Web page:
That a person would admit to a crime he didn’t commit seems an improbable occurrence, and yet false confessions are responsible for more than a quarter of the 330 DNA exonerations secured by the Innocence Project to date. In order to reduce the prevalence of false confessions, the Innocence Project and other advocacy groups have urged police departments to videotape interrogations so that juries may later be able to perceive coercive interrogation tactics. While this policy is highly advisable, it seems there’s more to the picture, as research shows that in the wrong circumstances, videotaping confessions may actually harm, rather than help, those who have been pressured into making a false confession.

Last week, the National Science Foundation (NSF) released a video in which Ohio University psychology professor G. Daniel Lassiter explained the importance of camera angles in recorded police interrogations. According to Lassiter, jurors are more likely to mistake a coerced confession for one that is voluntary when the camera is focused on the suspect, with the interrogator off camera or only visible from behind. This is true even if the interrogator is aggressive or threatening in his questioning. The rationale, Lassiter believes, stems from a phenomenon called “illusory causation,” which holds that objects that are the center of attention are “more likely than less conspicuous objects to be judged the originators of a physical event, even when there is no objective basis for such a conclusion.” This means that training cameras on suspects–the current default camera angle–serves to prejudice juries, who attribute a suspect’s words to his own thoughts, rather than coercion on the part of the interrogator.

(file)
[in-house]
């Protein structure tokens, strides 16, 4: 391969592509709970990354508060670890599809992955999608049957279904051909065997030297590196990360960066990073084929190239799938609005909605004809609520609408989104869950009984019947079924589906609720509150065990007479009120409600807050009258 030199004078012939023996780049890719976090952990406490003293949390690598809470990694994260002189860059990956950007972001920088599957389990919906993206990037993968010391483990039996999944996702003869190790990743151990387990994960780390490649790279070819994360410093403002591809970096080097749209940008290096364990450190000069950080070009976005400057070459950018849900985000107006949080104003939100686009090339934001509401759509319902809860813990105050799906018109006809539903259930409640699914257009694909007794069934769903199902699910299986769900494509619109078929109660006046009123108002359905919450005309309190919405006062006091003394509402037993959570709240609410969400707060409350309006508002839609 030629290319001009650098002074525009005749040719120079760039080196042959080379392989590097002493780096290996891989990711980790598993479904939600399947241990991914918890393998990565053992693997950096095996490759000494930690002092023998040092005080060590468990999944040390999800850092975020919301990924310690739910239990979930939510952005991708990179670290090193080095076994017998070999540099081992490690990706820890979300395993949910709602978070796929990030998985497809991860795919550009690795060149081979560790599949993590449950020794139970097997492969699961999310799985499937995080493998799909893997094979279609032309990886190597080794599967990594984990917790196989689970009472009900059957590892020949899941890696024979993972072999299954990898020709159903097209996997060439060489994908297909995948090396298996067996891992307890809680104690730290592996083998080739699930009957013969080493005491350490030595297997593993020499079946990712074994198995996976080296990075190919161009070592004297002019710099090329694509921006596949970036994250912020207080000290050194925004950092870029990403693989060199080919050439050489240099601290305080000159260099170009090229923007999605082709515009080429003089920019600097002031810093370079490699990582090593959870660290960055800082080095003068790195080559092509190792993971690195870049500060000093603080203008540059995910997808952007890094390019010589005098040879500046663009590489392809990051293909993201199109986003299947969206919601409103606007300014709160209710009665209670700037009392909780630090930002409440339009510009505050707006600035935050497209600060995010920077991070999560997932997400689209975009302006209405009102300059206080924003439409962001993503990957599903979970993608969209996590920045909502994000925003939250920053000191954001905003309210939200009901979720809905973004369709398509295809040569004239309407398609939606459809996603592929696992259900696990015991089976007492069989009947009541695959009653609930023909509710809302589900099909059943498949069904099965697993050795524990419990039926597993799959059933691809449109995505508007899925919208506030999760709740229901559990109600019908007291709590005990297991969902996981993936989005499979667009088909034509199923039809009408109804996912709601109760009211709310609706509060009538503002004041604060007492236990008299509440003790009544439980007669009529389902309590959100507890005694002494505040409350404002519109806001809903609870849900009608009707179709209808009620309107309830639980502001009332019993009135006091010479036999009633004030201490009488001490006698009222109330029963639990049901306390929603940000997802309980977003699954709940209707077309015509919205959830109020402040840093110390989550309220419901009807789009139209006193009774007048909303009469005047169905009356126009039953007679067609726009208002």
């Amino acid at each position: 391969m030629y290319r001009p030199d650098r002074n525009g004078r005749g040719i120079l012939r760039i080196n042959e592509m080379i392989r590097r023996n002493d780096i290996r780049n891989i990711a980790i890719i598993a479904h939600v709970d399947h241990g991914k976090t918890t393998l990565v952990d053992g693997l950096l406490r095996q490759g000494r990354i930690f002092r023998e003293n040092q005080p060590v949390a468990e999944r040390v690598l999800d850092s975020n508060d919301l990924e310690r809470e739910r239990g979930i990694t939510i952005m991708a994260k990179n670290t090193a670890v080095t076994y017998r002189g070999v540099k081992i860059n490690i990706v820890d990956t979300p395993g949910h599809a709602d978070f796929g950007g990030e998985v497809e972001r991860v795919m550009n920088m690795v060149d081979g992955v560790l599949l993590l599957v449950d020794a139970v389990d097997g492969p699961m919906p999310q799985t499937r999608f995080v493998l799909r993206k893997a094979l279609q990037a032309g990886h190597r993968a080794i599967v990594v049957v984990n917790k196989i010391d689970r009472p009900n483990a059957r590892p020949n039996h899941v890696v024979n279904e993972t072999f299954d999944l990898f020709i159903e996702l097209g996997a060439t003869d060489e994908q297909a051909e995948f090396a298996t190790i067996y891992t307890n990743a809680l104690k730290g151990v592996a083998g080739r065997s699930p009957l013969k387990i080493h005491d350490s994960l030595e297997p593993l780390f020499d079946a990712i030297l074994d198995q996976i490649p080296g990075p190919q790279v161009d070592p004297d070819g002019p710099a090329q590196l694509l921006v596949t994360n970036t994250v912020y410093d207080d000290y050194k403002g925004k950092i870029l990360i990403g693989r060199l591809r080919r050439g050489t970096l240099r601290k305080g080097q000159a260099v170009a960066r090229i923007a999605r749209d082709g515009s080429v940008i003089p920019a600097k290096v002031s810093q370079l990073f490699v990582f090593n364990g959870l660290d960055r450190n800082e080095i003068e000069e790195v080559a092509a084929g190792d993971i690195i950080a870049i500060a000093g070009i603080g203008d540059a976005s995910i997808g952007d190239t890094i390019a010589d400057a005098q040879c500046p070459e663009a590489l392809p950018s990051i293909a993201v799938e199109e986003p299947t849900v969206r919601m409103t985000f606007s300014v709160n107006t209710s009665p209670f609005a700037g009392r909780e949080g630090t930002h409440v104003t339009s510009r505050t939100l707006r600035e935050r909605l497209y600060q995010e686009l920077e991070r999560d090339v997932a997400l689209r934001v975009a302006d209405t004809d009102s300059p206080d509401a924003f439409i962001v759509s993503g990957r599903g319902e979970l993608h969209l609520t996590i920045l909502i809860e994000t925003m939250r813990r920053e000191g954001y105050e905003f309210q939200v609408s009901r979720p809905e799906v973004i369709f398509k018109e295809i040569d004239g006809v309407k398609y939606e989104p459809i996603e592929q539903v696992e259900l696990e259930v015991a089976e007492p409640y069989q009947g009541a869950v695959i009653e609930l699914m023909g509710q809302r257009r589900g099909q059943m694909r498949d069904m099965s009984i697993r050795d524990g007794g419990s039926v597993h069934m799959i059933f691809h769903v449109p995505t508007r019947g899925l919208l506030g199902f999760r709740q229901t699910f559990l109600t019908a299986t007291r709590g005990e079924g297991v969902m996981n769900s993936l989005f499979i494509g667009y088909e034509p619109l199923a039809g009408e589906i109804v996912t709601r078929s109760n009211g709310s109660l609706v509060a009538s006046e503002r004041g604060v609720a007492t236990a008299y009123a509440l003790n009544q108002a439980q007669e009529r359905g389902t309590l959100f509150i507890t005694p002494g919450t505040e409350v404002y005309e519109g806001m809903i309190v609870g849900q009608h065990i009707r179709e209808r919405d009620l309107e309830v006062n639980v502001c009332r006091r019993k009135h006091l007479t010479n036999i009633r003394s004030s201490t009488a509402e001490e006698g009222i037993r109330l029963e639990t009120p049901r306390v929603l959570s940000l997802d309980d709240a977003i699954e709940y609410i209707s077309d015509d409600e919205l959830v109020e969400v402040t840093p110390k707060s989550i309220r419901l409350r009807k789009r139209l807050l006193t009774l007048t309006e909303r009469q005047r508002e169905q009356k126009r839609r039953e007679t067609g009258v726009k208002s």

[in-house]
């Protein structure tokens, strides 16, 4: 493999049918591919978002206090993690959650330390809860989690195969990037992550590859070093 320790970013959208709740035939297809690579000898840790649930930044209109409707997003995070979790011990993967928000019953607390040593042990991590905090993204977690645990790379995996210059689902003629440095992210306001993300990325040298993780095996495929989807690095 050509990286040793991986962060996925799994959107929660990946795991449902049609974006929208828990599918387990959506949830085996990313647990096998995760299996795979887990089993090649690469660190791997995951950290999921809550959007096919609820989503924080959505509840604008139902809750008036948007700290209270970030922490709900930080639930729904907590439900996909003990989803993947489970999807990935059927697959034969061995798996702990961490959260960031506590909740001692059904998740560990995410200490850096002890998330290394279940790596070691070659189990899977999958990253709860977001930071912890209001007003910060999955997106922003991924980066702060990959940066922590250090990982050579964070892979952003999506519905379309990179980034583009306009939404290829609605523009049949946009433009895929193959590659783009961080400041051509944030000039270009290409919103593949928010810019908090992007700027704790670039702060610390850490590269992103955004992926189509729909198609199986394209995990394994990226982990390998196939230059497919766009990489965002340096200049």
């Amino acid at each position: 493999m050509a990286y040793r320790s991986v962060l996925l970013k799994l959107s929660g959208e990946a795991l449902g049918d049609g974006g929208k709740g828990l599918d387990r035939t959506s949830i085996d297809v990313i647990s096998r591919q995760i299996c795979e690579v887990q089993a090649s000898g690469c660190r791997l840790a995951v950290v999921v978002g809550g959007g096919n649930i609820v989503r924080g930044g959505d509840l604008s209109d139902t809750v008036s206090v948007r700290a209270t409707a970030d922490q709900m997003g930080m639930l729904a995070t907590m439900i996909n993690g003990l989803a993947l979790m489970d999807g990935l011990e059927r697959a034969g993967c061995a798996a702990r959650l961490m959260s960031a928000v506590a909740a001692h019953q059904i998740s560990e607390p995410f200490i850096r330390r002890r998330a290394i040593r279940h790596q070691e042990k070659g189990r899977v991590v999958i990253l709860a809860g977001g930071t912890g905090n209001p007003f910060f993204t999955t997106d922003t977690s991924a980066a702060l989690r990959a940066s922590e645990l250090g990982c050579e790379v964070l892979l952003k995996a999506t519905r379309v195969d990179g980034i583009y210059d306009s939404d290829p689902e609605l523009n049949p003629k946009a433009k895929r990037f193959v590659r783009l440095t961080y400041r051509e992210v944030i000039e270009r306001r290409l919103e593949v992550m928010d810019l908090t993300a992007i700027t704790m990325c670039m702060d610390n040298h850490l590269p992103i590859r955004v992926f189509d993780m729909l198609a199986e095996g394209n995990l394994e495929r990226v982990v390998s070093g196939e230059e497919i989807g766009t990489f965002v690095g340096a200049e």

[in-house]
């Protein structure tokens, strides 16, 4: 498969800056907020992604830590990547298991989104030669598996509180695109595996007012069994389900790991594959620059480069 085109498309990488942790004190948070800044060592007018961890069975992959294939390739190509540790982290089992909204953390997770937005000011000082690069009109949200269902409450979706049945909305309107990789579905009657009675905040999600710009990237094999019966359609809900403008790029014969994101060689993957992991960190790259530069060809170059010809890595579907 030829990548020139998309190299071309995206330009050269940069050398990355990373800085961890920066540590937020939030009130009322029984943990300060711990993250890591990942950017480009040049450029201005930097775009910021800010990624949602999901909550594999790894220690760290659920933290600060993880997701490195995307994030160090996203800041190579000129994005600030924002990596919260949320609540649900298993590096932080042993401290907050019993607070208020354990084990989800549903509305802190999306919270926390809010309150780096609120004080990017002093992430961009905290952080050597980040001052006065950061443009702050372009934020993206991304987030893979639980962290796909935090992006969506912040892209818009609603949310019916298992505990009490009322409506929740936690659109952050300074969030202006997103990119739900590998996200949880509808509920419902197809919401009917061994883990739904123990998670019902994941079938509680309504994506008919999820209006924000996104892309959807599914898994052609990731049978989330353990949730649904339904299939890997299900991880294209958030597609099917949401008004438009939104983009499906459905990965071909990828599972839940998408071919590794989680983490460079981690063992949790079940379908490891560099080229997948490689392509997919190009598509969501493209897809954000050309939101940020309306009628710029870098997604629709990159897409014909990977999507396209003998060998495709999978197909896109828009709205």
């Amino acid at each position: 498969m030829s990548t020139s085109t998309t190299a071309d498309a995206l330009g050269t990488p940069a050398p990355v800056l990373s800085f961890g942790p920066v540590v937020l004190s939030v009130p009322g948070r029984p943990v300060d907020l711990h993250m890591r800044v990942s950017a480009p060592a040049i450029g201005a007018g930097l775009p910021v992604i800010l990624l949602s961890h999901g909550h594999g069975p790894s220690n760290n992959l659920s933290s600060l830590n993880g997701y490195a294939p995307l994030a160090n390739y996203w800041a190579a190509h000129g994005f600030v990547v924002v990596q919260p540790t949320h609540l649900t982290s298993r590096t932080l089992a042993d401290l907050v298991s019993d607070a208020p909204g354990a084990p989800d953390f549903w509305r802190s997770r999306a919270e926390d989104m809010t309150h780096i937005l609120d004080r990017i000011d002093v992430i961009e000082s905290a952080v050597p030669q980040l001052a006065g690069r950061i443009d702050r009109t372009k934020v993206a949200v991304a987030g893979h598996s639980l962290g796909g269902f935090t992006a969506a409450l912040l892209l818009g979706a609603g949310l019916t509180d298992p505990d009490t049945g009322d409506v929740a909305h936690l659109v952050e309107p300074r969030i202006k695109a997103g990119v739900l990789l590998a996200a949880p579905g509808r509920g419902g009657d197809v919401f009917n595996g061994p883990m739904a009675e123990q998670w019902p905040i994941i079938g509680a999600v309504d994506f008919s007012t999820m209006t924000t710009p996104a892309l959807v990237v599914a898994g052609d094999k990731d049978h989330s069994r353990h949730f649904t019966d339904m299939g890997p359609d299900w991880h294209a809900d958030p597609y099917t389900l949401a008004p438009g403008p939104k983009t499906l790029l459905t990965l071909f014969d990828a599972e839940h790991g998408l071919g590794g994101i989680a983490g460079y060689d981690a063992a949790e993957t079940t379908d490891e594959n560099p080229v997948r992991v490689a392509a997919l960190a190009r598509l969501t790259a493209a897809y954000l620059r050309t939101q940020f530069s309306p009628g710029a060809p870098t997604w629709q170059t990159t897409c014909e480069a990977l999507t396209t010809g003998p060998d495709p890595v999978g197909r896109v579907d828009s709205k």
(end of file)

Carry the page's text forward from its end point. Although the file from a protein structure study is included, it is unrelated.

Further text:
But there’s a simple fix, Lassiter told NSF. If the camera is moved between the interrogator and suspect so that both are seen in profile, the same interview will leave viewers with a different impression. See for yourself.

Kate Dutcher

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